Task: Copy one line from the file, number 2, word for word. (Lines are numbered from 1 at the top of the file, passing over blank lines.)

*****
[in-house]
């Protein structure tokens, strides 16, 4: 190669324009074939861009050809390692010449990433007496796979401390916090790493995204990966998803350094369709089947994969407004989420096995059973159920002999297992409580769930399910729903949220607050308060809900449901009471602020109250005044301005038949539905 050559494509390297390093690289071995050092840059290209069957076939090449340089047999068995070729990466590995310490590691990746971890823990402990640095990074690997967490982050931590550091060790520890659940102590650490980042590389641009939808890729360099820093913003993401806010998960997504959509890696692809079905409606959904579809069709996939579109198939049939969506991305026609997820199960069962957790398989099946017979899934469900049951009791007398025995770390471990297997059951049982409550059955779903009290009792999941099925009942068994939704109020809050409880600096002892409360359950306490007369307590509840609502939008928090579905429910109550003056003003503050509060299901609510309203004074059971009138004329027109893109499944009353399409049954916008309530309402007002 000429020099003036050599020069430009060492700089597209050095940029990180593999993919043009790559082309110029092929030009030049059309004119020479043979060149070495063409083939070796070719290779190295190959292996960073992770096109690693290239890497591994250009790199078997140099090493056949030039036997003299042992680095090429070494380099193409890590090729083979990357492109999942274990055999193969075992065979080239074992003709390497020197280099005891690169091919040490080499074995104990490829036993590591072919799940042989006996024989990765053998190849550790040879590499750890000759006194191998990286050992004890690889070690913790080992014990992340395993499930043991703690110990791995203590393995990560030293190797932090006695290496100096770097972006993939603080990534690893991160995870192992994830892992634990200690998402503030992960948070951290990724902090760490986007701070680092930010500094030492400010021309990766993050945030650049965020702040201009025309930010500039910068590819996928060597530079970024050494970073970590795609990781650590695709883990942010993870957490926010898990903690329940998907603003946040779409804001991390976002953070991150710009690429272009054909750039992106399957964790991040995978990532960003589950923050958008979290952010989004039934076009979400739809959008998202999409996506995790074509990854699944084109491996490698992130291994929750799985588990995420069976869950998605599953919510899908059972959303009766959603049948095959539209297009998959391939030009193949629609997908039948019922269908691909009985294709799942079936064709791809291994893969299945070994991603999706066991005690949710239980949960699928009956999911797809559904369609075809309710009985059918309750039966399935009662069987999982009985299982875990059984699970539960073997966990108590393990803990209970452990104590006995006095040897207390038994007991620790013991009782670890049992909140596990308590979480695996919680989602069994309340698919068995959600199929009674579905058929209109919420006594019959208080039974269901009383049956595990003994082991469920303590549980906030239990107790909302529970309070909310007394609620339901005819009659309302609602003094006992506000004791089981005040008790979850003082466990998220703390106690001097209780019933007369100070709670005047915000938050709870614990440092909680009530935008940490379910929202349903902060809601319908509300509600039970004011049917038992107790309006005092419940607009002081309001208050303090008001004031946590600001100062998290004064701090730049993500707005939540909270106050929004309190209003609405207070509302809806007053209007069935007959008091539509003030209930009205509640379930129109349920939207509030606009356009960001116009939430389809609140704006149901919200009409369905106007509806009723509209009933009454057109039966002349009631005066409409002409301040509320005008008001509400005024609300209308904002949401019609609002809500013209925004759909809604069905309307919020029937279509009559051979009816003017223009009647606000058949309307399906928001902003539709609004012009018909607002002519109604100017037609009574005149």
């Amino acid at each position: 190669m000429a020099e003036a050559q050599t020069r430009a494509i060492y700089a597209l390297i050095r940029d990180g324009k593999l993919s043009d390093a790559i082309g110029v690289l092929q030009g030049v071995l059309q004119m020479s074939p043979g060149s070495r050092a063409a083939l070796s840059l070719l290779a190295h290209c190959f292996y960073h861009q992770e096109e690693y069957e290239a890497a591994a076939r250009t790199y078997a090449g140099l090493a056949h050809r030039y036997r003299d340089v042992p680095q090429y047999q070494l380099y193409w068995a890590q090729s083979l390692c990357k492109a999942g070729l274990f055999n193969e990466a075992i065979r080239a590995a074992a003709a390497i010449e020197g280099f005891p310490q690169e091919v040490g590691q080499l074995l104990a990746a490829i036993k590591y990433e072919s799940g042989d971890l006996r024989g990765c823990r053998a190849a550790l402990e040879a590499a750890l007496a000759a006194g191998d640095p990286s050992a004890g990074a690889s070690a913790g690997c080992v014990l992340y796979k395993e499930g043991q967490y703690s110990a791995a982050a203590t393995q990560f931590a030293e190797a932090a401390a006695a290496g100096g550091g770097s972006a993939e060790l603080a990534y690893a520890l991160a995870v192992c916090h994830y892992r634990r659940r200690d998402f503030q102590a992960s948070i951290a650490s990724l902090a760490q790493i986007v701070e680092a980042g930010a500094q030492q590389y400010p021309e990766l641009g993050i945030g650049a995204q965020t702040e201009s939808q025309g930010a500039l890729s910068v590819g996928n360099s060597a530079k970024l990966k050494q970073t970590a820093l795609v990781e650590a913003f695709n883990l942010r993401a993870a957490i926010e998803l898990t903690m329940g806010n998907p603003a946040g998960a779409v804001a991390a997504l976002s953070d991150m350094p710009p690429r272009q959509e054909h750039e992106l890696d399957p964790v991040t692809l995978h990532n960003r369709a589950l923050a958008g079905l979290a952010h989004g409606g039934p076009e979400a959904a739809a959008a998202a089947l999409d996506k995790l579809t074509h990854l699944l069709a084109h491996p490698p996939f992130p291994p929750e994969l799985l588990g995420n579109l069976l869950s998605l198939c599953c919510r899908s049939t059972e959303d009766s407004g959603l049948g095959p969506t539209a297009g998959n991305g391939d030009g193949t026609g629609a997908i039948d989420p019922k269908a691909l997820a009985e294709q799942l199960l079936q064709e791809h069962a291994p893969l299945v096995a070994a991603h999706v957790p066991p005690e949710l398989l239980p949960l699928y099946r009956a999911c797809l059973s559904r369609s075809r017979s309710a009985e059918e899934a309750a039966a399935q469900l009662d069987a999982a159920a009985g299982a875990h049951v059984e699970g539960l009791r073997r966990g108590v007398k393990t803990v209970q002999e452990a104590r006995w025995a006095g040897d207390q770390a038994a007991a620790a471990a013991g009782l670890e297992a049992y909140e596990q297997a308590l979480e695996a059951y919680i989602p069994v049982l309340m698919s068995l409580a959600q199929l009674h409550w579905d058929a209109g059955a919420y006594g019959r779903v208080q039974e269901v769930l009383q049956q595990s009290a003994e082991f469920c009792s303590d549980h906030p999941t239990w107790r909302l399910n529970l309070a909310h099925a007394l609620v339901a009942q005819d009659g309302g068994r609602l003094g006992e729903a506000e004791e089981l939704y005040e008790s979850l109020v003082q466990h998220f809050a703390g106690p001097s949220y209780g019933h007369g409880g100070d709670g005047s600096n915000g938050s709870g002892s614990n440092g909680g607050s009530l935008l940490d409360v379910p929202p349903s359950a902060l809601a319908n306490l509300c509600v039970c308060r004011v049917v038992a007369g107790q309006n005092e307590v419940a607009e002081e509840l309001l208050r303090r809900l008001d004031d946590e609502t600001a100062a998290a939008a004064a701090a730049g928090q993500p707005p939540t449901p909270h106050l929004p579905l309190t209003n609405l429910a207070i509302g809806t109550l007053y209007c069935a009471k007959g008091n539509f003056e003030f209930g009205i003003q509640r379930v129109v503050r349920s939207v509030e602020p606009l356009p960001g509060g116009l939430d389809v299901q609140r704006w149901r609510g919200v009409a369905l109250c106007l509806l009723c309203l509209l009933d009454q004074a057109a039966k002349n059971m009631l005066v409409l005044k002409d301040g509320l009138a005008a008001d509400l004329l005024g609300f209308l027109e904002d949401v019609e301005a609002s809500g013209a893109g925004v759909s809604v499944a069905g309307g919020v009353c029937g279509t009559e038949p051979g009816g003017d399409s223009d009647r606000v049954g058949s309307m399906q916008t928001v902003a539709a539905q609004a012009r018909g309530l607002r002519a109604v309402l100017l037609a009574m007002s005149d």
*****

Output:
């Protein structure tokens, strides 16, 4: 190669324009074939861009050809390692010449990433007496796979401390916090790493995204990966998803350094369709089947994969407004989420096995059973159920002999297992409580769930399910729903949220607050308060809900449901009471602020109250005044301005038949539905 050559494509390297390093690289071995050092840059290209069957076939090449340089047999068995070729990466590995310490590691990746971890823990402990640095990074690997967490982050931590550091060790520890659940102590650490980042590389641009939808890729360099820093913003993401806010998960997504959509890696692809079905409606959904579809069709996939579109198939049939969506991305026609997820199960069962957790398989099946017979899934469900049951009791007398025995770390471990297997059951049982409550059955779903009290009792999941099925009942068994939704109020809050409880600096002892409360359950306490007369307590509840609502939008928090579905429910109550003056003003503050509060299901609510309203004074059971009138004329027109893109499944009353399409049954916008309530309402007002 000429020099003036050599020069430009060492700089597209050095940029990180593999993919043009790559082309110029092929030009030049059309004119020479043979060149070495063409083939070796070719290779190295190959292996960073992770096109690693290239890497591994250009790199078997140099090493056949030039036997003299042992680095090429070494380099193409890590090729083979990357492109999942274990055999193969075992065979080239074992003709390497020197280099005891690169091919040490080499074995104990490829036993590591072919799940042989006996024989990765053998190849550790040879590499750890000759006194191998990286050992004890690889070690913790080992014990992340395993499930043991703690110990791995203590393995990560030293190797932090006695290496100096770097972006993939603080990534690893991160995870192992994830892992634990200690998402503030992960948070951290990724902090760490986007701070680092930010500094030492400010021309990766993050945030650049965020702040201009025309930010500039910068590819996928060597530079970024050494970073970590795609990781650590695709883990942010993870957490926010898990903690329940998907603003946040779409804001991390976002953070991150710009690429272009054909750039992106399957964790991040995978990532960003589950923050958008979290952010989004039934076009979400739809959008998202999409996506995790074509990854699944084109491996490698992130291994929750799985588990995420069976869950998605599953919510899908059972959303009766959603049948095959539209297009998959391939030009193949629609997908039948019922269908691909009985294709799942079936064709791809291994893969299945070994991603999706066991005690949710239980949960699928009956999911797809559904369609075809309710009985059918309750039966399935009662069987999982009985299982875990059984699970539960073997966990108590393990803990209970452990104590006995006095040897207390038994007991620790013991009782670890049992909140596990308590979480695996919680989602069994309340698919068995959600199929009674579905058929209109919420006594019959208080039974269901009383049956595990003994082991469920303590549980906030239990107790909302529970309070909310007394609620339901005819009659309302609602003094006992506000004791089981005040008790979850003082466990998220703390106690001097209780019933007369100070709670005047915000938050709870614990440092909680009530935008940490379910929202349903902060809601319908509300509600039970004011049917038992107790309006005092419940607009002081309001208050303090008001004031946590600001100062998290004064701090730049993500707005939540909270106050929004309190209003609405207070509302809806007053209007069935007959008091539509003030209930009205509640379930129109349920939207509030606009356009960001116009939430389809609140704006149901919200009409369905106007509806009723509209009933009454057109039966002349009631005066409409002409301040509320005008008001509400005024609300209308904002949401019609609002809500013209925004759909809604069905309307919020029937279509009559051979009816003017223009009647606000058949309307399906928001902003539709609004012009018909607002002519109604100017037609009574005149």